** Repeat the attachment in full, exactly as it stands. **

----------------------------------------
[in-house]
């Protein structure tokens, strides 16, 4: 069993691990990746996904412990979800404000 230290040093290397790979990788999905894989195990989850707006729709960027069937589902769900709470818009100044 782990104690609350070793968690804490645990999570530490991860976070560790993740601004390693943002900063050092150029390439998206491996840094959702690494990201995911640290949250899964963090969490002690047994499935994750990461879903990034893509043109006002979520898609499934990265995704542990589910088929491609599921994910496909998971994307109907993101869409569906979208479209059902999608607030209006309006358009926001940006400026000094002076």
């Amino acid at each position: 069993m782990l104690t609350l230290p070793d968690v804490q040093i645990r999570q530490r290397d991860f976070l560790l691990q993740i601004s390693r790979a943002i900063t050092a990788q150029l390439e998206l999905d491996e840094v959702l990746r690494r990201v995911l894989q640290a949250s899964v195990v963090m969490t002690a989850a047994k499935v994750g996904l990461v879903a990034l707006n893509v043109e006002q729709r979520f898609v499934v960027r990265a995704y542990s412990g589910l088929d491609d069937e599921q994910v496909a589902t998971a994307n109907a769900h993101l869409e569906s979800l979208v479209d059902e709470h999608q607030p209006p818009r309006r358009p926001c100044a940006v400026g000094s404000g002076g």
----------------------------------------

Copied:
[in-house]
């Protein structure tokens, strides 16, 4: 069993691990990746996904412990979800404000 230290040093290397790979990788999905894989195990989850707006729709960027069937589902769900709470818009100044 782990104690609350070793968690804490645990999570530490991860976070560790993740601004390693943002900063050092150029390439998206491996840094959702690494990201995911640290949250899964963090969490002690047994499935994750990461879903990034893509043109006002979520898609499934990265995704542990589910088929491609599921994910496909998971994307109907993101869409569906979208479209059902999608607030209006309006358009926001940006400026000094002076």
């Amino acid at each position: 069993m782990l104690t609350l230290p070793d968690v804490q040093i645990r999570q530490r290397d991860f976070l560790l691990q993740i601004s390693r790979a943002i900063t050092a990788q150029l390439e998206l999905d491996e840094v959702l990746r690494r990201v995911l894989q640290a949250s899964v195990v963090m969490t002690a989850a047994k499935v994750g996904l990461v879903a990034l707006n893509v043109e006002q729709r979520f898609v499934v960027r990265a995704y542990s412990g589910l088929d491609d069937e599921q994910v496909a589902t998971a994307n109907a769900h993101l869409e569906s979800l979208v479209d059902e709470h999608q607030p209006p818009r309006r358009p926001c100044a940006v400026g000094s404000g002076g």